Four years after the law was first signed off, the new Brazilian government of President Luiz Inácio Lula da Silvahas published a provisional measure to amend and implement sports betting law.
This provisional measure took effect immediately upon its publication on Tuesday July 25th, with Congress will having a further 120 days to approve, amend or reject it.
The measure proposes that the headline rate of tax on online betting gross revenue be significantly increased to 18%, not accounting for any local municipal taxes and a further 9% in corporation and social security taxes.
With an upfront operator licence fee of R$30m (US$6m) to also consider, coupled with the fact that these changes do not address other forms of online gaming, there are fears in the market that the expansion of illegal iGaming activities might actually be encouraged by this development.
Further provisions within the proposed legislation include a range of penalties for illegal operation and marketing, a requirement for ISPs to block unlicensed sites and for the Bank of Brazil to introduce regulations to block illegal transactions. The draft Bill (Bill 3626/2023) proposed alongside the provisional measure grant a range of powers to the Ministry of Finance.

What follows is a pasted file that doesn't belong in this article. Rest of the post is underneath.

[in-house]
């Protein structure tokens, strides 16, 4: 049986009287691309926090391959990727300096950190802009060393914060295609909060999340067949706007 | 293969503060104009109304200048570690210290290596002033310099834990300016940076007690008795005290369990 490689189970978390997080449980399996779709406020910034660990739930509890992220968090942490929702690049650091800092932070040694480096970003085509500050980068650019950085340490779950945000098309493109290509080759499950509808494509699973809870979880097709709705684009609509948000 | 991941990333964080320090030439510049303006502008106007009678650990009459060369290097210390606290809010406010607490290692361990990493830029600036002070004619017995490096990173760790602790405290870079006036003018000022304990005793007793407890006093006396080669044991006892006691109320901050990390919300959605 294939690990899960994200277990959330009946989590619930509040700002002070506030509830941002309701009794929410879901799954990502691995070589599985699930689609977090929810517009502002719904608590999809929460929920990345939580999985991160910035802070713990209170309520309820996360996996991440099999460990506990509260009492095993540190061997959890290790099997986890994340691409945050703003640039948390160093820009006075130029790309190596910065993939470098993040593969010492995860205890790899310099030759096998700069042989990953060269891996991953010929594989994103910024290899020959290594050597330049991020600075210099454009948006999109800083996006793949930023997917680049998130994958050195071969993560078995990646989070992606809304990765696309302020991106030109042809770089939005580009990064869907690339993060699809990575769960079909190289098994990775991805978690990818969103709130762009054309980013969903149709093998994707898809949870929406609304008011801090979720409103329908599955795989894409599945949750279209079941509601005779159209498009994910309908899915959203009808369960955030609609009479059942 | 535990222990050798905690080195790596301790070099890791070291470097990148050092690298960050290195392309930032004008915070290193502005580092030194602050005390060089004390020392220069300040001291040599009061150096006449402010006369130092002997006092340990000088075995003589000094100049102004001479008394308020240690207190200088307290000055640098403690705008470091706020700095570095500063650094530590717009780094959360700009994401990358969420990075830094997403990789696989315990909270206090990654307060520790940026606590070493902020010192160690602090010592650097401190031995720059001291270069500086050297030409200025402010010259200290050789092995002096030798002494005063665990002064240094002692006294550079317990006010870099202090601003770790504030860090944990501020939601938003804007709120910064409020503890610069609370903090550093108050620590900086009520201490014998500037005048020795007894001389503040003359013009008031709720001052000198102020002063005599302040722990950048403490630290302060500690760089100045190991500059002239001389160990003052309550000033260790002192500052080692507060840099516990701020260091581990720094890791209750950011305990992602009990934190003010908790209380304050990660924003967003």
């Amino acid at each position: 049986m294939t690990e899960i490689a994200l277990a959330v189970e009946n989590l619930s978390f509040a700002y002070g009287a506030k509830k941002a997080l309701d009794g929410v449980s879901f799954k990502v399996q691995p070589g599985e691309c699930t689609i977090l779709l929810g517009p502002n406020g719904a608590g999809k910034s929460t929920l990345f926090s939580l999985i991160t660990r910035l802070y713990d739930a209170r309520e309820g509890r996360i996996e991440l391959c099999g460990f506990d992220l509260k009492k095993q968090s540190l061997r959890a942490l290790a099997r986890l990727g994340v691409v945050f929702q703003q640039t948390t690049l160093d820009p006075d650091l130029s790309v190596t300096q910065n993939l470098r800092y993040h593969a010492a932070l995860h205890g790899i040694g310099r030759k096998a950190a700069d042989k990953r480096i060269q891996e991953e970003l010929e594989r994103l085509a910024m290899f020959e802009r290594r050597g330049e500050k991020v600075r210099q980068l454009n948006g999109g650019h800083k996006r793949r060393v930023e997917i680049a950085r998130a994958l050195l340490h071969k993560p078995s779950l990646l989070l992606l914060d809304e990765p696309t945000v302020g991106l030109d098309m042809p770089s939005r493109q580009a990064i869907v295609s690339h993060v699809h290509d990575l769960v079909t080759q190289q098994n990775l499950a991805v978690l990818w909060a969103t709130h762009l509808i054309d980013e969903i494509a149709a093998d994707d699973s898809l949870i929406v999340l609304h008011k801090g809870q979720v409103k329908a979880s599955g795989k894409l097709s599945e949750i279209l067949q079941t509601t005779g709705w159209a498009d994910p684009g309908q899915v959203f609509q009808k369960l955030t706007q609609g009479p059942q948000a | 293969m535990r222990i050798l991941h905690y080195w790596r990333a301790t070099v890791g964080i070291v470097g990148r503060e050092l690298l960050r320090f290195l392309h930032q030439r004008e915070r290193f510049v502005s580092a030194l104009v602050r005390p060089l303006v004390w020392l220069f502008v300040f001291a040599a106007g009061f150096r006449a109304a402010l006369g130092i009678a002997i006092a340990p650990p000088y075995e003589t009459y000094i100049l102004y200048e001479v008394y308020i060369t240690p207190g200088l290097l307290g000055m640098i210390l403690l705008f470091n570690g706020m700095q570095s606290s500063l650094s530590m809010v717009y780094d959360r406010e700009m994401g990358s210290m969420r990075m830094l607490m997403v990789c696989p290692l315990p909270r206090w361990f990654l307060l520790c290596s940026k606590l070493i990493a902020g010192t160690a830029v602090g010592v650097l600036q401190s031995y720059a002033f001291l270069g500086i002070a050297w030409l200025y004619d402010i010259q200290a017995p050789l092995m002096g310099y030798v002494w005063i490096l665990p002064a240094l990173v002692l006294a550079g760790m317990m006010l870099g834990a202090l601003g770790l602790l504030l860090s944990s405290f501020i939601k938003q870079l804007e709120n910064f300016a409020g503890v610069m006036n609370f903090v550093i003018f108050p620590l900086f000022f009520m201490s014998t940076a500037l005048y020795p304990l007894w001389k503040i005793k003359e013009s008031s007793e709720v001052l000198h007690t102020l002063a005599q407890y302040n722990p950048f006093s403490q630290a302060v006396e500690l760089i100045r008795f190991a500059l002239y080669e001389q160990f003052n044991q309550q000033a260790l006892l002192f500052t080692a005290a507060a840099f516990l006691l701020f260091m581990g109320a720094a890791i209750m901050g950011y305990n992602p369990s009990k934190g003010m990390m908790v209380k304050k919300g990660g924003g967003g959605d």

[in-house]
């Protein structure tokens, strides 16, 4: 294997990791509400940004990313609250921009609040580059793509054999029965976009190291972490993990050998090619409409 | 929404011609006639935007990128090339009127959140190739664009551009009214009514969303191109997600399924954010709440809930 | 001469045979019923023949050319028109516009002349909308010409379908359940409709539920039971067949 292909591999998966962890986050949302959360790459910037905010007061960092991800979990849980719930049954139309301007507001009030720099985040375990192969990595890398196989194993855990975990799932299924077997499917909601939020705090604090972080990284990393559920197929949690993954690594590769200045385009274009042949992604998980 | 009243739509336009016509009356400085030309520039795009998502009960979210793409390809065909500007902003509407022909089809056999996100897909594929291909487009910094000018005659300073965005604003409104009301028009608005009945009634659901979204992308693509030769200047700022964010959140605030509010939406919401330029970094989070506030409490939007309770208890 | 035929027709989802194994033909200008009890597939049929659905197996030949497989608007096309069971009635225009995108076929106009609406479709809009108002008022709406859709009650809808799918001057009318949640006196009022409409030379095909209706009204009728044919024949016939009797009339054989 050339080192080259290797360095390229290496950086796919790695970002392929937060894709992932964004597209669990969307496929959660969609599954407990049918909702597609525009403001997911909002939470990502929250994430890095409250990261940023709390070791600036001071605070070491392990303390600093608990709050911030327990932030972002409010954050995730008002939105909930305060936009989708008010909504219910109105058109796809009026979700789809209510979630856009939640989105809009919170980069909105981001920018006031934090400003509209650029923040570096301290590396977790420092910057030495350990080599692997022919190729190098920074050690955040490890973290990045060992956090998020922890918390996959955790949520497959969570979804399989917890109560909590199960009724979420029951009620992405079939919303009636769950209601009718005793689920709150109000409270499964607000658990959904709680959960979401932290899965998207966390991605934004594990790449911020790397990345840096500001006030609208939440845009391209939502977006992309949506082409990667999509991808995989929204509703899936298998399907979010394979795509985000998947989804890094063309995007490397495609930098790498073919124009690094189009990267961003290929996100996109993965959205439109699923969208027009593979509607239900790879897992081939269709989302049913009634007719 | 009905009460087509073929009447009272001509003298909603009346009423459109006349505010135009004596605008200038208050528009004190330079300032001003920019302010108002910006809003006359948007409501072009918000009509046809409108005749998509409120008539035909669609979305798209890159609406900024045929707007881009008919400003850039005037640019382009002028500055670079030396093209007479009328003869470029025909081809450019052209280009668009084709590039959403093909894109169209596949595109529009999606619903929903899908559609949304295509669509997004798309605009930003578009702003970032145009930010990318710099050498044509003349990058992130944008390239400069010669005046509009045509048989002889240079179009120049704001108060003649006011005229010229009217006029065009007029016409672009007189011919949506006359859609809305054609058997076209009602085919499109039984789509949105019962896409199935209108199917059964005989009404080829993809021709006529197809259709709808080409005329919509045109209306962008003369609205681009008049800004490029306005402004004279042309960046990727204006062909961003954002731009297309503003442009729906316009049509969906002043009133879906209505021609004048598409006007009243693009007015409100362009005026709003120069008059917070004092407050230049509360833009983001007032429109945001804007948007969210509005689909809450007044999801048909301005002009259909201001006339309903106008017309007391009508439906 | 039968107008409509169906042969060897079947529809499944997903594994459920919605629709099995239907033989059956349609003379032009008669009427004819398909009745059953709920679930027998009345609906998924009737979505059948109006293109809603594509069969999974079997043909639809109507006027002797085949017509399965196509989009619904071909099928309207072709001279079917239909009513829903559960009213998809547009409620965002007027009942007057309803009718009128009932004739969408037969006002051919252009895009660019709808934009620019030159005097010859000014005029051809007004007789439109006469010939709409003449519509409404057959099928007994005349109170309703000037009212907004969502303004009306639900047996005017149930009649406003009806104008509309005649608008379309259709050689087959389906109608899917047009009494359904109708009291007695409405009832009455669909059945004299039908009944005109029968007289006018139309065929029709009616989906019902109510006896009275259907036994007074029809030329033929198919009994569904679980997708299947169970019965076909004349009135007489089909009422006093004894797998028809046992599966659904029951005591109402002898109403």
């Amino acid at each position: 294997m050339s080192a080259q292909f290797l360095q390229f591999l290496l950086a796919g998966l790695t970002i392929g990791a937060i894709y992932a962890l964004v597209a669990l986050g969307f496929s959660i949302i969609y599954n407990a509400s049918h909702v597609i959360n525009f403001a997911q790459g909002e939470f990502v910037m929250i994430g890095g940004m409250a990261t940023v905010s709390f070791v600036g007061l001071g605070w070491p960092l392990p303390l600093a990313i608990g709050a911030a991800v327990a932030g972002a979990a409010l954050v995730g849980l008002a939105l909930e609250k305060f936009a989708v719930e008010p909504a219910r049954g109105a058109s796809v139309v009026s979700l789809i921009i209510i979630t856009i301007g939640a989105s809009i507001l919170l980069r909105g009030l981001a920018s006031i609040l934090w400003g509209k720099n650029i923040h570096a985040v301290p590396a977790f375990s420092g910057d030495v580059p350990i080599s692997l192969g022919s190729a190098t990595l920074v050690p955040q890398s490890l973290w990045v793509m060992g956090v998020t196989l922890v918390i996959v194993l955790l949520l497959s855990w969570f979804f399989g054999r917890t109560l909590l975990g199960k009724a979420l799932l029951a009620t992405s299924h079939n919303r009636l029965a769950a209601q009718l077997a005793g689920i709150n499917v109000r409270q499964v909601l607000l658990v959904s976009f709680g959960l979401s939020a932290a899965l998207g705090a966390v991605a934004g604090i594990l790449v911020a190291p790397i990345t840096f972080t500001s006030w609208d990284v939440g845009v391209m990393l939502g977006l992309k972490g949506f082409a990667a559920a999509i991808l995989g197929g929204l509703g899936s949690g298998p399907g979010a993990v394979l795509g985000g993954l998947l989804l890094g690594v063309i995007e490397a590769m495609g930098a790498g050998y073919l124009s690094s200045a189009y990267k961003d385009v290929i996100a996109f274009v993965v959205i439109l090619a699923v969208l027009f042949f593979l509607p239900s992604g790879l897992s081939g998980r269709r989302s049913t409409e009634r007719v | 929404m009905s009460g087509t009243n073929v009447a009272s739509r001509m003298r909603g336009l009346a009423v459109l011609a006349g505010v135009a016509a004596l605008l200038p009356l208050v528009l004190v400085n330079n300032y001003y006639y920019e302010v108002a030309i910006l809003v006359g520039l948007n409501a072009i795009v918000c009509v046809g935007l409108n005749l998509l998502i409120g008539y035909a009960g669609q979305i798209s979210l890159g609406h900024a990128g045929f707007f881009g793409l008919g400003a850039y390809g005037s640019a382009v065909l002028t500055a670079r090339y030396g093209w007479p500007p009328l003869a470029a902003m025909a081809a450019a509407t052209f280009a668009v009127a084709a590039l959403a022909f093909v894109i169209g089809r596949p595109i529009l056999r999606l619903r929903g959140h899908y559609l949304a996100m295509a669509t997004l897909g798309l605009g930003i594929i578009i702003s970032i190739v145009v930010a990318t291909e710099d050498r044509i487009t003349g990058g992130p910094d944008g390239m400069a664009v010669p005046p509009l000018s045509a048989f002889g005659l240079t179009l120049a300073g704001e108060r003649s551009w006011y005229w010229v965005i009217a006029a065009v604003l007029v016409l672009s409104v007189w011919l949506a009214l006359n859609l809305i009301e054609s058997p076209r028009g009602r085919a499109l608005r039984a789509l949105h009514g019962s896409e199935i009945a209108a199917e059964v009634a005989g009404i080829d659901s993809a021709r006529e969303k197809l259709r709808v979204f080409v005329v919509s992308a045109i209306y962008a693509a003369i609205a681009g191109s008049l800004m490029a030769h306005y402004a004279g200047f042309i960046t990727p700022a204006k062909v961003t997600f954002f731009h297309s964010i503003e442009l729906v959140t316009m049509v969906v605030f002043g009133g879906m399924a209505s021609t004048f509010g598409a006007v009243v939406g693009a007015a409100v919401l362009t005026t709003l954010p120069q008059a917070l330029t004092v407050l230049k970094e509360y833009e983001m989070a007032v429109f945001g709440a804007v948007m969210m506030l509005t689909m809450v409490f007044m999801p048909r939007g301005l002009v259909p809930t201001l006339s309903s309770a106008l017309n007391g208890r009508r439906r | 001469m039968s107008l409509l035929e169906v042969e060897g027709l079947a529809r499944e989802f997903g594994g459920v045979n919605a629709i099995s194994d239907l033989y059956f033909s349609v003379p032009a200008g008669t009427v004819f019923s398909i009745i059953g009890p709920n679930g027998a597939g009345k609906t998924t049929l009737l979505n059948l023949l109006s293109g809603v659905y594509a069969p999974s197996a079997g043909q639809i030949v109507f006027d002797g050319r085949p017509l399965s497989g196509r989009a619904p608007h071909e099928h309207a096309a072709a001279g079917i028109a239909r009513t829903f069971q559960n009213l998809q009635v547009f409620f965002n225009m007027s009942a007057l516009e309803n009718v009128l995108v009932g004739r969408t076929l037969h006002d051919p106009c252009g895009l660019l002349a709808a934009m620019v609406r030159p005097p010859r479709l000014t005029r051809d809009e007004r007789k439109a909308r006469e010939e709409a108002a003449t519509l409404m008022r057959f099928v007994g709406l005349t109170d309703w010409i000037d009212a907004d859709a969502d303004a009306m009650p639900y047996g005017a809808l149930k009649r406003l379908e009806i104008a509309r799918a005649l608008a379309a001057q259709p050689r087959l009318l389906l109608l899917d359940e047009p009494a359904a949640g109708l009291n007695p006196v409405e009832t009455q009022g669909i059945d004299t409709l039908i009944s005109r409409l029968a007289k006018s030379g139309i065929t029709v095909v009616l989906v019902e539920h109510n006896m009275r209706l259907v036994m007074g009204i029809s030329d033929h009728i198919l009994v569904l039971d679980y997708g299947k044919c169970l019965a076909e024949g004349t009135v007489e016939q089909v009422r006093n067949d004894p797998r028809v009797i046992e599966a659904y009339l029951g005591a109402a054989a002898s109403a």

In an official statement, the Ministry of Finance said it had “co-authored both the provisional measure and accompanying Bill with the Ministry of Sport and that the two pieces of legislation combined would ensure the confidence and security of bettors through transparent rules and regulation.”
Brazil hopes to generate an initial R$2bn (around US$420m) in annual revenue for the government from fully regulated sports betting. However, as it stands, these proposed legislative changes seem to throw up more questions than answers and it is easy to suspect that it will be some time yet before this atmosphere of confusion can be lifted.